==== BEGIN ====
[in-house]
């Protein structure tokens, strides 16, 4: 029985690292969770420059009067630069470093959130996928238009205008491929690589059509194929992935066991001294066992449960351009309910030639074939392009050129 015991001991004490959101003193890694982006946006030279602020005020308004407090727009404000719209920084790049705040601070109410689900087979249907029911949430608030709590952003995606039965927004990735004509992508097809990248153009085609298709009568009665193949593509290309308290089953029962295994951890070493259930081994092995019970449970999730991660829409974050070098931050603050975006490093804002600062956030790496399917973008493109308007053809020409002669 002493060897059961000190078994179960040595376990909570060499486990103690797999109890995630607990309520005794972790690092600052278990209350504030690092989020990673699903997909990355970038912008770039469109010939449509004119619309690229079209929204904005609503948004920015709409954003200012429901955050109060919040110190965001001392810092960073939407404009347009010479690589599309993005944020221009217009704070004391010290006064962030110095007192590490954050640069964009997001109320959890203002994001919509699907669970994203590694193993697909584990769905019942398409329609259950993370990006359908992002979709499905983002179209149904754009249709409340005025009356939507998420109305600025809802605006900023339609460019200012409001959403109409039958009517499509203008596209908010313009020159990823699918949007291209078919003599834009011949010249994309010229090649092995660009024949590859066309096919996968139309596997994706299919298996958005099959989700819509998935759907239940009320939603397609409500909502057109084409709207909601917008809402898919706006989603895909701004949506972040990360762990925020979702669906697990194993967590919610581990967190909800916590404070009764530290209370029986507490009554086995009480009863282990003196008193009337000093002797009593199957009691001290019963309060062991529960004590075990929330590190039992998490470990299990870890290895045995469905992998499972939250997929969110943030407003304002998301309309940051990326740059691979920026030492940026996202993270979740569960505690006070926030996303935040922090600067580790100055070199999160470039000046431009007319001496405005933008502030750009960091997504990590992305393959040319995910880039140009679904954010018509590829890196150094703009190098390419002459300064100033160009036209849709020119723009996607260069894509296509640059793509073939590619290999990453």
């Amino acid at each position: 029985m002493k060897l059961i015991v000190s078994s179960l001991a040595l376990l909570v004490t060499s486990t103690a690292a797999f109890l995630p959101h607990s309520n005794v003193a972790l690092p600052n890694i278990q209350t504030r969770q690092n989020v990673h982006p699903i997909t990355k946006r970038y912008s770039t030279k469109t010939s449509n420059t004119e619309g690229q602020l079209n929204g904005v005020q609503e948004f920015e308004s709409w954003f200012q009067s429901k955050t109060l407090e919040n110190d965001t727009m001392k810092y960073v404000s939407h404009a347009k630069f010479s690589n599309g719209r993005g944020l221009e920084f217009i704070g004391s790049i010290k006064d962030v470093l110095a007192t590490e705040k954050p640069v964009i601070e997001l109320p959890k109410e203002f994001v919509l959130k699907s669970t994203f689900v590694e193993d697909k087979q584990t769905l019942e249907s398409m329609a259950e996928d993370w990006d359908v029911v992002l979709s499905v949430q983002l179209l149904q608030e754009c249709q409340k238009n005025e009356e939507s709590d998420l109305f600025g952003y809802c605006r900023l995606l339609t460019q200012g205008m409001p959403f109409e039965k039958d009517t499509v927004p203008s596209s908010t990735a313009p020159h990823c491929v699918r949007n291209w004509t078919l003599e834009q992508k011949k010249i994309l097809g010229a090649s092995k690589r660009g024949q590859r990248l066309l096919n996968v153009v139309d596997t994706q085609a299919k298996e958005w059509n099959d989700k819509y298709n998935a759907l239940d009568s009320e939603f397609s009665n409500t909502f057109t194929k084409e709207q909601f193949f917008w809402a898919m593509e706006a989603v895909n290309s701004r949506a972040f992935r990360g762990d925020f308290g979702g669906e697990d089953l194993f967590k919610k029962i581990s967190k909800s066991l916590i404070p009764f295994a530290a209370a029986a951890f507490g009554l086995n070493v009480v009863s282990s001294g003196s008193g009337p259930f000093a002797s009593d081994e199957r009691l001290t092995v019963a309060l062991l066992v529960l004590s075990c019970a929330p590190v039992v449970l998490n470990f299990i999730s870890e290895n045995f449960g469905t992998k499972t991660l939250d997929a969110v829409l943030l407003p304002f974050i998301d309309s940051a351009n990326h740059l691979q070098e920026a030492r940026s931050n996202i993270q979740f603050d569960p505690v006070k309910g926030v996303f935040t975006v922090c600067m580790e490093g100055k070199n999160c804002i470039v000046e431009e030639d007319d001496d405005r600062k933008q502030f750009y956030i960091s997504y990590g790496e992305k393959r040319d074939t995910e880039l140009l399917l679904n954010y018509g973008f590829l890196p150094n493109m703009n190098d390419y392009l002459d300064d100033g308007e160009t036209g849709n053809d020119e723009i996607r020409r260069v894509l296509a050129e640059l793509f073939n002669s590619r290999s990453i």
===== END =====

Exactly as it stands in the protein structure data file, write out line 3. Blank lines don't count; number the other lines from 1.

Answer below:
């Amino acid at each position: 029985m002493k060897l059961i015991v000190s078994s179960l001991a040595l376990l909570v004490t060499s486990t103690a690292a797999f109890l995630p959101h607990s309520n005794v003193a972790l690092p600052n890694i278990q209350t504030r969770q690092n989020v990673h982006p699903i997909t990355k946006r970038y912008s770039t030279k469109t010939s449509n420059t004119e619309g690229q602020l079209n929204g904005v005020q609503e948004f920015e308004s709409w954003f200012q009067s429901k955050t109060l407090e919040n110190d965001t727009m001392k810092y960073v404000s939407h404009a347009k630069f010479s690589n599309g719209r993005g944020l221009e920084f217009i704070g004391s790049i010290k006064d962030v470093l110095a007192t590490e705040k954050p640069v964009i601070e997001l109320p959890k109410e203002f994001v919509l959130k699907s669970t994203f689900v590694e193993d697909k087979q584990t769905l019942e249907s398409m329609a259950e996928d993370w990006d359908v029911v992002l979709s499905v949430q983002l179209l149904q608030e754009c249709q409340k238009n005025e009356e939507s709590d998420l109305f600025g952003y809802c605006r900023l995606l339609t460019q200012g205008m409001p959403f109409e039965k039958d009517t499509v927004p203008s596209s908010t990735a313009p020159h990823c491929v699918r949007n291209w004509t078919l003599e834009q992508k011949k010249i994309l097809g010229a090649s092995k690589r660009g024949q590859r990248l066309l096919n996968v153009v139309d596997t994706q085609a299919k298996e958005w059509n099959d989700k819509y298709n998935a759907l239940d009568s009320e939603f397609s009665n409500t909502f057109t194929k084409e709207q909601f193949f917008w809402a898919m593509e706006a989603v895909n290309s701004r949506a972040f992935r990360g762990d925020f308290g979702g669906e697990d089953l194993f967590k919610k029962i581990s967190k909800s066991l916590i404070p009764f295994a530290a209370a029986a951890f507490g009554l086995n070493v009480v009863s282990s001294g003196s008193g009337p259930f000093a002797s009593d081994e199957r009691l001290t092995v019963a309060l062991l066992v529960l004590s075990c019970a929330p590190v039992v449970l998490n470990f299990i999730s870890e290895n045995f449960g469905t992998k499972t991660l939250d997929a969110v829409l943030l407003p304002f974050i998301d309309s940051a351009n990326h740059l691979q070098e920026a030492r940026s931050n996202i993270q979740f603050d569960p505690v006070k309910g926030v996303f935040t975006v922090c600067m580790e490093g100055k070199n999160c804002i470039v000046e431009e030639d007319d001496d405005r600062k933008q502030f750009y956030i960091s997504y990590g790496e992305k393959r040319d074939t995910e880039l140009l399917l679904n954010y018509g973008f590829l890196p150094n493109m703009n190098d390419y392009l002459d300064d100033g308007e160009t036209g849709n053809d020119e723009i996607r020409r260069v894509l296509a050129e640059l793509f073939n002669s590619r290999s990453i």